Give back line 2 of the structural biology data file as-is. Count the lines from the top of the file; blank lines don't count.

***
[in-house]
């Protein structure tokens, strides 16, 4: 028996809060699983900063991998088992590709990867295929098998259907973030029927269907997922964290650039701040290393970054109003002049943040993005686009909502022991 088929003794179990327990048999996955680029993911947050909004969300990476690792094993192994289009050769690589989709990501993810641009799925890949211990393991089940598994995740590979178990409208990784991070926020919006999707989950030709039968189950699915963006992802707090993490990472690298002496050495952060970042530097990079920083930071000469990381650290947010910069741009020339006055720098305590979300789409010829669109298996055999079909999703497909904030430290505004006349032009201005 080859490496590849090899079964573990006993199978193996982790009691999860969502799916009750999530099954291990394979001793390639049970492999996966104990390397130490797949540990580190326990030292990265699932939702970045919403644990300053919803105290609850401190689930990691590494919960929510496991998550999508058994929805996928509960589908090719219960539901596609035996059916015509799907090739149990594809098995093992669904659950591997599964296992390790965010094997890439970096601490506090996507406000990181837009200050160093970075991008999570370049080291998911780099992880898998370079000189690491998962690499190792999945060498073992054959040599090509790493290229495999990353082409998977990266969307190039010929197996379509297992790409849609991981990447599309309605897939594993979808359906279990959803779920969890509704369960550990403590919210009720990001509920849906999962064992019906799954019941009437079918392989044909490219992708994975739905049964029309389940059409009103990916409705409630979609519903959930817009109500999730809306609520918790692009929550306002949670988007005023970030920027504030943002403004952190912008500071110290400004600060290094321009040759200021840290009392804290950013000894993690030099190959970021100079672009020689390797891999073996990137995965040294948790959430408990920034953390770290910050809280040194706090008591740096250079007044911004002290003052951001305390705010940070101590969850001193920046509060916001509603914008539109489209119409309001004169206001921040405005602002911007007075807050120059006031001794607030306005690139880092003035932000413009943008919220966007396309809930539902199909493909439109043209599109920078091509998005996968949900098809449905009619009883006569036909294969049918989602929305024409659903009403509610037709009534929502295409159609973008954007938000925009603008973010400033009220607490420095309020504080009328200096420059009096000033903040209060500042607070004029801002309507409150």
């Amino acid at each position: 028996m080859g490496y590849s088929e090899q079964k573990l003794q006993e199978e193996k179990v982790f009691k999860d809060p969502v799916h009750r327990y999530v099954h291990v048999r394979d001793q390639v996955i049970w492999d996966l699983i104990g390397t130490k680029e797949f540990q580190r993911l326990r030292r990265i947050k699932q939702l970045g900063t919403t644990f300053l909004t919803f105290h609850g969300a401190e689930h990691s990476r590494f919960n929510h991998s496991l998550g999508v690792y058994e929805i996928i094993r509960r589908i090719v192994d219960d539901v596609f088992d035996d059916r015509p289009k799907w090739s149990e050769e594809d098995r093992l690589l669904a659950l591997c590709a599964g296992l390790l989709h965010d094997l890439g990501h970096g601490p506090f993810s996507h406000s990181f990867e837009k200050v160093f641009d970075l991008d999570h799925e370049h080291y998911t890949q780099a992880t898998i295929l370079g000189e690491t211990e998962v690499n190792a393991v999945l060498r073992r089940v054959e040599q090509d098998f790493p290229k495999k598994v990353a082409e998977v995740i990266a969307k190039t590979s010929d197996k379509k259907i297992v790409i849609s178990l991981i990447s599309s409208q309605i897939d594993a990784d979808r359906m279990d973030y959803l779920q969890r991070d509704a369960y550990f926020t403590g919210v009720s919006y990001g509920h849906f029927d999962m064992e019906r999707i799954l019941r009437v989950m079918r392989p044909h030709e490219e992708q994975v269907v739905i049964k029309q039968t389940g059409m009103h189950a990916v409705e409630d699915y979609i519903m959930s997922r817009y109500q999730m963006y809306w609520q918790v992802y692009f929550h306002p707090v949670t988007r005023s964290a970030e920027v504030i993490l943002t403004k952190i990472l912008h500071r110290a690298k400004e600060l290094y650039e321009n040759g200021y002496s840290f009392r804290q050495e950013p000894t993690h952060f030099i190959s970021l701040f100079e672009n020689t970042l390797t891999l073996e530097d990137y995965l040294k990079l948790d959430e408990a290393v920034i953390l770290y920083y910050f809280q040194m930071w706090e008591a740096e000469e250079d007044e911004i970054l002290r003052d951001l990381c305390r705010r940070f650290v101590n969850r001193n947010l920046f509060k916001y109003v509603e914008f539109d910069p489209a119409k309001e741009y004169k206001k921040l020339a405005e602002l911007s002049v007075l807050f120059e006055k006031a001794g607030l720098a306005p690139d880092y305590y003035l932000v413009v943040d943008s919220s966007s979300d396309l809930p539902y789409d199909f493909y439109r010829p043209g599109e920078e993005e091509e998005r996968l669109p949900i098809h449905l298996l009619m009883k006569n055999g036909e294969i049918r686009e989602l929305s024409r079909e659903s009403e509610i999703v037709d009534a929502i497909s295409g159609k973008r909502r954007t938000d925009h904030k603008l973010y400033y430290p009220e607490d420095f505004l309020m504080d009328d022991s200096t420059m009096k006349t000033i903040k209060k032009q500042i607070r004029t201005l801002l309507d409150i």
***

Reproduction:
């Protein structure tokens, strides 16, 4: 028996809060699983900063991998088992590709990867295929098998259907973030029927269907997922964290650039701040290393970054109003002049943040993005686009909502022991 088929003794179990327990048999996955680029993911947050909004969300990476690792094993192994289009050769690589989709990501993810641009799925890949211990393991089940598994995740590979178990409208990784991070926020919006999707989950030709039968189950699915963006992802707090993490990472690298002496050495952060970042530097990079920083930071000469990381650290947010910069741009020339006055720098305590979300789409010829669109298996055999079909999703497909904030430290505004006349032009201005 080859490496590849090899079964573990006993199978193996982790009691999860969502799916009750999530099954291990394979001793390639049970492999996966104990390397130490797949540990580190326990030292990265699932939702970045919403644990300053919803105290609850401190689930990691590494919960929510496991998550999508058994929805996928509960589908090719219960539901596609035996059916015509799907090739149990594809098995093992669904659950591997599964296992390790965010094997890439970096601490506090996507406000990181837009200050160093970075991008999570370049080291998911780099992880898998370079000189690491998962690499190792999945060498073992054959040599090509790493290229495999990353082409998977990266969307190039010929197996379509297992790409849609991981990447599309309605897939594993979808359906279990959803779920969890509704369960550990403590919210009720990001509920849906999962064992019906799954019941009437079918392989044909490219992708994975739905049964029309389940059409009103990916409705409630979609519903959930817009109500999730809306609520918790692009929550306002949670988007005023970030920027504030943002403004952190912008500071110290400004600060290094321009040759200021840290009392804290950013000894993690030099190959970021100079672009020689390797891999073996990137995965040294948790959430408990920034953390770290910050809280040194706090008591740096250079007044911004002290003052951001305390705010940070101590969850001193920046509060916001509603914008539109489209119409309001004169206001921040405005602002911007007075807050120059006031001794607030306005690139880092003035932000413009943008919220966007396309809930539902199909493909439109043209599109920078091509998005996968949900098809449905009619009883006569036909294969049918989602929305024409659903009403509610037709009534929502295409159609973008954007938000925009603008973010400033009220607490420095309020504080009328200096420059009096000033903040209060500042607070004029801002309507409150």